LONDON Gigabit wireless technology startup SiBeam Inc. has revealed some details of the 60GHz technology that it and partners in the WirelessHD consortium plan to deploy to deliver a promised gigabit per second of multimedia content wirelessly in the home.
Dubbed OmniLink60 and made in a standard CMOS process, the working chipsets will deliver non-line-of-sight beam steering and A/V connectivity for wireless video networks.
SiBeam (Sunnyvale, Calif.) said the first products will be WirelessHD compliant and would be used for wireless uncompressed video display.
SiBeam revealed Wednesday (June 27) that it developed both successful transmit and receiver 60 GHz chipsets in CMOS as far back as 2005.
The Wireless HD Consortium was formed late October 2006 and also includes LG Electronics Inc., Matsushita Electric Industrial Co., Ltd., NEC Corp., Samsung Electronics, Co., Ltd, Sony Corp. and Toshiba Corp. to develop a technology that will handle secure near line-of-sight communications with smart antenna technology across a 10 meter range.
Applications include streaming 1,080-progressive video from media and broadcast players, game machines or PCs to TVs or home theater systems.
The spec, full details of which are expected to be announced within months, also aims to address file transfers between camcorders, cameras, DVD recorders and TVs. Latency should be as little as 5 to 15 milliseconds.
SiBeam claims it is the first company to build working 60 GHz chips in standard CMOS and says it achieved several breakthroughs in developing OmniLink60 technology, including CMOS modeling at millimeter wave frequencies, multi-element antenna technology and enabling non-line-of-sight functionality for A/V applications at the 60 GHz band.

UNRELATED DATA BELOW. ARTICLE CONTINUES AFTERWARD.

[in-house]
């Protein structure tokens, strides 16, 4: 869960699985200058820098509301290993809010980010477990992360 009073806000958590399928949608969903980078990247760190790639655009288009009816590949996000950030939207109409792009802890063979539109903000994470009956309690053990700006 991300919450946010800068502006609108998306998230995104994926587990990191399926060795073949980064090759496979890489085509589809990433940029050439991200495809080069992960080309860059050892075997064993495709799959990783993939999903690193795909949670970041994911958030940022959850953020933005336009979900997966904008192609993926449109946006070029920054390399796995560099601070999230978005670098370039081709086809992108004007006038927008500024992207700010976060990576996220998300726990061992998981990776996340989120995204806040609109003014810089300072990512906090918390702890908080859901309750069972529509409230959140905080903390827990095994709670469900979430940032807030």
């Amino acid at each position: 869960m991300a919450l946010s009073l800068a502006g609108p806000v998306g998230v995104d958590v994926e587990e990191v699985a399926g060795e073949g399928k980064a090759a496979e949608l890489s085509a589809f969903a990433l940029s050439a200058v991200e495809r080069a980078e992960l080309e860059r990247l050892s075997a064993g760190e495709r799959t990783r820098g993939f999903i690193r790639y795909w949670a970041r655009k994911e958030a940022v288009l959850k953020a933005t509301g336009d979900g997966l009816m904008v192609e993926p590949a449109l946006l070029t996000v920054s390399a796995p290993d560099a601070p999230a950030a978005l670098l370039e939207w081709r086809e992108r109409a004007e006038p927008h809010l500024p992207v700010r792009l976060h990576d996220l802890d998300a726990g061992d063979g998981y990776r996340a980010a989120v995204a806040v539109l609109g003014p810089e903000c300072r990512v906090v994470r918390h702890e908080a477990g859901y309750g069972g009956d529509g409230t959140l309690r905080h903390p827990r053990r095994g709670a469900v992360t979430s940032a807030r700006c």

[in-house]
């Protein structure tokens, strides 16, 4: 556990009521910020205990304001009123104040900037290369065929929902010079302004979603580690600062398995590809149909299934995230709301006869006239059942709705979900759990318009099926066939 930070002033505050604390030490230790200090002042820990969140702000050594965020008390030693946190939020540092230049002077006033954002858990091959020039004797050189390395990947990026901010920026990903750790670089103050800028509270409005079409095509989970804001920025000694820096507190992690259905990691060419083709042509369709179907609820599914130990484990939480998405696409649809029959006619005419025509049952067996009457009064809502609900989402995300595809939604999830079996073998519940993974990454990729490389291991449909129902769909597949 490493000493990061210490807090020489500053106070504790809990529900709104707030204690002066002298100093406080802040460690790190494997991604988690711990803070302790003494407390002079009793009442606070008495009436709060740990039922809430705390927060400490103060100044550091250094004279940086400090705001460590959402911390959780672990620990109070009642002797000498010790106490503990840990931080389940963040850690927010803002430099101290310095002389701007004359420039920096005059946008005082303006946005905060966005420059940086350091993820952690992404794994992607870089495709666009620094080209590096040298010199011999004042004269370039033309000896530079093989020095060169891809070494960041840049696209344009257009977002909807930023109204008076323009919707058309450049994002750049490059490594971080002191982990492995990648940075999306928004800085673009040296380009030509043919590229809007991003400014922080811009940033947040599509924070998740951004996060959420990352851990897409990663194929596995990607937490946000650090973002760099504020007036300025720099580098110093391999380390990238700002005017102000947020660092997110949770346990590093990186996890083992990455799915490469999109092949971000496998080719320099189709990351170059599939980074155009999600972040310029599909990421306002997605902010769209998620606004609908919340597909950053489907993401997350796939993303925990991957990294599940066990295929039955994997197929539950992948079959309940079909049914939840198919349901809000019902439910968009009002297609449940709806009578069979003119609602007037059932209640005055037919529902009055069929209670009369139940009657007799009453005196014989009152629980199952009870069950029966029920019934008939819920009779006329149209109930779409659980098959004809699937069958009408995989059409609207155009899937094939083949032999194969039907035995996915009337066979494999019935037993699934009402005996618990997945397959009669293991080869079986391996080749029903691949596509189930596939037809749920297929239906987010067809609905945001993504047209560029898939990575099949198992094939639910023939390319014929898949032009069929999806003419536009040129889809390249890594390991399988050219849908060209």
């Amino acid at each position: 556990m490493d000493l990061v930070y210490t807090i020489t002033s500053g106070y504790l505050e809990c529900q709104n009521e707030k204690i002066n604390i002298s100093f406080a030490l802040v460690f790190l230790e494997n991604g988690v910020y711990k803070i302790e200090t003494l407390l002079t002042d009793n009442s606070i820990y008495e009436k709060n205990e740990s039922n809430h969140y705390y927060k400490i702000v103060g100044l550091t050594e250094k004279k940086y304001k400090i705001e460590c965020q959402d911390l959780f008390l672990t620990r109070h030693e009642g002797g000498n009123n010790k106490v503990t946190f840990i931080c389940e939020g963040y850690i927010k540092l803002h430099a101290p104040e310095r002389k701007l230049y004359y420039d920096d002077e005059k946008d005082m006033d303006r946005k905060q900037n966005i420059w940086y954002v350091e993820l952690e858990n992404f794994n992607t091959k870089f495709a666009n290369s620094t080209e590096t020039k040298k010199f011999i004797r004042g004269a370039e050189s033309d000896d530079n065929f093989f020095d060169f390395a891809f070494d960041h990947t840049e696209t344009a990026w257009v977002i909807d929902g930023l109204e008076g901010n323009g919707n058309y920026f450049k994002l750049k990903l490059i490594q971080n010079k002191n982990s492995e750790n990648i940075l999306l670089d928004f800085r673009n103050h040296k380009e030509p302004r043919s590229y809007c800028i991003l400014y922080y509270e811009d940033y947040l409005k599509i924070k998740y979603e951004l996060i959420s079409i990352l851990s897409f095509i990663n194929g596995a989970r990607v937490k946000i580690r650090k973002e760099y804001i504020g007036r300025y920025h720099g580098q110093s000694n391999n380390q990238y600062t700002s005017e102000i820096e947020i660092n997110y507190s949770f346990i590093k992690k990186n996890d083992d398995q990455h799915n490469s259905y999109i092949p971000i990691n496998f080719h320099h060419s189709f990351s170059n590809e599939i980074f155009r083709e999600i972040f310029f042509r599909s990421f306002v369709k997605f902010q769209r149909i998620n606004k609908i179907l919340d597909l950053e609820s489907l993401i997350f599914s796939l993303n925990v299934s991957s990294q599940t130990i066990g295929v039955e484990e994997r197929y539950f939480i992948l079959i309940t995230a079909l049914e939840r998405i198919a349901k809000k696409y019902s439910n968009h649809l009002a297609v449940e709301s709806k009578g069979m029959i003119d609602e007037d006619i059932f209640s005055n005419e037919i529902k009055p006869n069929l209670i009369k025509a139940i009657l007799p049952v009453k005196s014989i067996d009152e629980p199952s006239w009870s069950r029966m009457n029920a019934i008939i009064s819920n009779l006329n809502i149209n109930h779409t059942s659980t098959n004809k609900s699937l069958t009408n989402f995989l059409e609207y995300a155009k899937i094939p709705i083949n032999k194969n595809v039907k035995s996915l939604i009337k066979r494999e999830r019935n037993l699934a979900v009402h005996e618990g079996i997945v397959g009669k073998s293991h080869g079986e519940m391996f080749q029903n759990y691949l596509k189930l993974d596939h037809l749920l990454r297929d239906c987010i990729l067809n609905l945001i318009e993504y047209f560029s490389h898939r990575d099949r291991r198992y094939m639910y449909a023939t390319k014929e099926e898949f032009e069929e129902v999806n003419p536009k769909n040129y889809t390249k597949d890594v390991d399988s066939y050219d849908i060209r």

The company has filed multiple patents that recognize the companyís high-performance, micro-array, multi-element antenna technology.
"Weíve conquered some of the industryís most challenging obstacles surrounding 60 GHz. Our aim with this technology is to exploit the 7 GHz of unlicensed spectrum around 60 GHz to provide very high data rates to multiple users within an indoor wireless environment using conventional silicon," said John LeMoncheck, SiBeam CEO.
LeMonchek adds SiBeam's competitive advantage lies in two areas: its high-speed, interference-free frequency band, and its directional technology. Other networking technologies such as 802.11n and UWB targeting the same home networking space instead use already crowded frequency bands.
Non-line-of-sight functionality is a critical component of the new OmniLink60 technology, says LeMonchek. The technology incorporates micro array antenna technology to dynamically establish the optimal path from a signal source, such as a set-top box, to a receiving device, such as an HDTV. When the antenna detects a weakening signal due to an obstruction like a person walking in the signalís path, it automatically re-surveys the environment for a new, best path and adjusts the beam without disruption in the signal's transmission.
The company says each SiBeam-enabled device will be able to be aware of not only other devices in the network, but will also be aware of that device's capabilities, such as whether it is a digital video camera, game console, digital camera or camcorder or set-top box.
It adds the 60 GHz band offers the spectral availability for true uncompressed HD video, audio and data transmission, scalable to future HD A/V formats.